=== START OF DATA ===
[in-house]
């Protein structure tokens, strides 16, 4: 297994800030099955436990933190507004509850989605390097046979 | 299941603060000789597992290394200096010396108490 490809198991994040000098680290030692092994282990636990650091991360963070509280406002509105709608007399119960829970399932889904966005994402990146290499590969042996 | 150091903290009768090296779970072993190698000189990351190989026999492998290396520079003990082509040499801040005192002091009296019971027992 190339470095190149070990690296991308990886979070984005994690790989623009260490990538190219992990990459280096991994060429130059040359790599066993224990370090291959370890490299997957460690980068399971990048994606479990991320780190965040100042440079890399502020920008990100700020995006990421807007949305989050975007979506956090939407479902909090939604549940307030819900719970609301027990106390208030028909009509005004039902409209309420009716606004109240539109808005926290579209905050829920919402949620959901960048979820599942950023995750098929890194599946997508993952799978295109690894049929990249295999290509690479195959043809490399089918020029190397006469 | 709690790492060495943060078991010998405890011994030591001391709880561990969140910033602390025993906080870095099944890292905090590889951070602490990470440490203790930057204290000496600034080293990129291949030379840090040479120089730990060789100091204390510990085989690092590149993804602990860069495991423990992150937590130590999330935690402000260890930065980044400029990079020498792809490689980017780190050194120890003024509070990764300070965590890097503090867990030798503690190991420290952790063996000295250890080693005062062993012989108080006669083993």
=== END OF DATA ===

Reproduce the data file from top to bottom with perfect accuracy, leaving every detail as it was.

[in-house]
């Protein structure tokens, strides 16, 4: 297994800030099955436990933190507004509850989605390097046979 | 299941603060000789597992290394200096010396108490 490809198991994040000098680290030692092994282990636990650091991360963070509280406002509105709608007399119960829970399932889904966005994402990146290499590969042996 | 150091903290009768090296779970072993190698000189990351190989026999492998290396520079003990082509040499801040005192002091009296019971027992 190339470095190149070990690296991308990886979070984005994690790989623009260490990538190219992990990459280096991994060429130059040359790599066993224990370090291959370890490299997957460690980068399971990048994606479990991320780190965040100042440079890399502020920008990100700020995006990421807007949305989050975007979506956090939407479902909090939604549940307030819900719970609301027990106390208030028909009509005004039902409209309420009716606004109240539109808005926290579209905050829920919402949620959901960048979820599942950023995750098929890194599946997508993952799978295109690894049929990249295999290509690479195959043809490399089918020029190397006469 | 709690790492060495943060078991010998405890011994030591001391709880561990969140910033602390025993906080870095099944890292905090590889951070602490990470440490203790930057204290000496600034080293990129291949030379840090040479120089730990060789100091204390510990085989690092590149993804602990860069495991423990992150937590130590999330935690402000260890930065980044400029990079020498792809490689980017780190050194120890003024509070990764300070965590890097503090867990030798503690190991420290952790063996000295250890080693005062062993012989108080006669083993």